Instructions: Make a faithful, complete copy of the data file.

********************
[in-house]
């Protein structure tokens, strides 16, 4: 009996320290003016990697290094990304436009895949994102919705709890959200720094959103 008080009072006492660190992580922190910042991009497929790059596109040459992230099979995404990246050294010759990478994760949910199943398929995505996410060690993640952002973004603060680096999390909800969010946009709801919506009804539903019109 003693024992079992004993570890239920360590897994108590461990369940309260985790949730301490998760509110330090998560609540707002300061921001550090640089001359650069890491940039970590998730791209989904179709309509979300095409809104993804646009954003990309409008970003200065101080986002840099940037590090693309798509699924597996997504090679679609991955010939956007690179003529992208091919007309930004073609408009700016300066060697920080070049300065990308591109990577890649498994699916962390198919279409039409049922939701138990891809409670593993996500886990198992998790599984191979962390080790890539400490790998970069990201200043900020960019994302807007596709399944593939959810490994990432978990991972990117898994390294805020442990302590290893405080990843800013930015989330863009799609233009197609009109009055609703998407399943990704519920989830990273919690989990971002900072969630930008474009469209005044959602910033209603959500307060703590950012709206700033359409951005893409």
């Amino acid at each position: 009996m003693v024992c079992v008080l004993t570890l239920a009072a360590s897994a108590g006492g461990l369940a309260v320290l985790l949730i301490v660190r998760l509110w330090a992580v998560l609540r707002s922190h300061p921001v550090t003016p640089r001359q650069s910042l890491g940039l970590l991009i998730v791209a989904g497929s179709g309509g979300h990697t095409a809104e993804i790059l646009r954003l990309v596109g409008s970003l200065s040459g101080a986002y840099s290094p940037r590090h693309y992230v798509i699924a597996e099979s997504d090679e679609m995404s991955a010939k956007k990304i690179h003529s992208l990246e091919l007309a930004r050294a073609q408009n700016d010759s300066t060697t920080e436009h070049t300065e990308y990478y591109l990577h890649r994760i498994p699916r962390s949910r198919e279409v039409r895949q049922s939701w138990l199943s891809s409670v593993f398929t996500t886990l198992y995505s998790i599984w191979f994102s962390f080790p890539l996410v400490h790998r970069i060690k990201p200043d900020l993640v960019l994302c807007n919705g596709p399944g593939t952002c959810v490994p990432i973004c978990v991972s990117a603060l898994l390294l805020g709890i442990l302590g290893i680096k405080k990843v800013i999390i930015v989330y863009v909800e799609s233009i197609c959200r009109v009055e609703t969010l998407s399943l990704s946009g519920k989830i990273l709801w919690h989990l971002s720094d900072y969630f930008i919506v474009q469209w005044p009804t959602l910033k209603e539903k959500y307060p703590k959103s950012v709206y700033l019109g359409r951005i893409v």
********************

[in-house]
């Protein structure tokens, strides 16, 4: 009996320290003016990697290094990304436009895949994102919705709890959200720094959103 008080009072006492660190992580922190910042991009497929790059596109040459992230099979995404990246050294010759990478994760949910199943398929995505996410060690993640952002973004603060680096999390909800969010946009709801919506009804539903019109 003693024992079992004993570890239920360590897994108590461990369940309260985790949730301490998760509110330090998560609540707002300061921001550090640089001359650069890491940039970590998730791209989904179709309509979300095409809104993804646009954003990309409008970003200065101080986002840099940037590090693309798509699924597996997504090679679609991955010939956007690179003529992208091919007309930004073609408009700016300066060697920080070049300065990308591109990577890649498994699916962390198919279409039409049922939701138990891809409670593993996500886990198992998790599984191979962390080790890539400490790998970069990201200043900020960019994302807007596709399944593939959810490994990432978990991972990117898994390294805020442990302590290893405080990843800013930015989330863009799609233009197609009109009055609703998407399943990704519920989830990273919690989990971002900072969630930008474009469209005044959602910033209603959500307060703590950012709206700033359409951005893409």
């Amino acid at each position: 009996m003693v024992c079992v008080l004993t570890l239920a009072a360590s897994a108590g006492g461990l369940a309260v320290l985790l949730i301490v660190r998760l509110w330090a992580v998560l609540r707002s922190h300061p921001v550090t003016p640089r001359q650069s910042l890491g940039l970590l991009i998730v791209a989904g497929s179709g309509g979300h990697t095409a809104e993804i790059l646009r954003l990309v596109g409008s970003l200065s040459g101080a986002y840099s290094p940037r590090h693309y992230v798509i699924a597996e099979s997504d090679e679609m995404s991955a010939k956007k990304i690179h003529s992208l990246e091919l007309a930004r050294a073609q408009n700016d010759s300066t060697t920080e436009h070049t300065e990308y990478y591109l990577h890649r994760i498994p699916r962390s949910r198919e279409v039409r895949q049922s939701w138990l199943s891809s409670v593993f398929t996500t886990l198992y995505s998790i599984w191979f994102s962390f080790p890539l996410v400490h790998r970069i060690k990201p200043d900020l993640v960019l994302c807007n919705g596709p399944g593939t952002c959810v490994p990432i973004c978990v991972s990117a603060l898994l390294l805020g709890i442990l302590g290893i680096k405080k990843v800013i999390i930015v989330y863009v909800e799609s233009i197609c959200r009109v009055e609703t969010l998407s399943l990704s946009g519920k989830i990273l709801w919690h989990l971002s720094d900072y969630f930008i919506v474009q469209w005044p009804t959602l910033k209603e539903k959500y307060p703590k959103s950012v709206y700033l019109g359409r951005i893409v």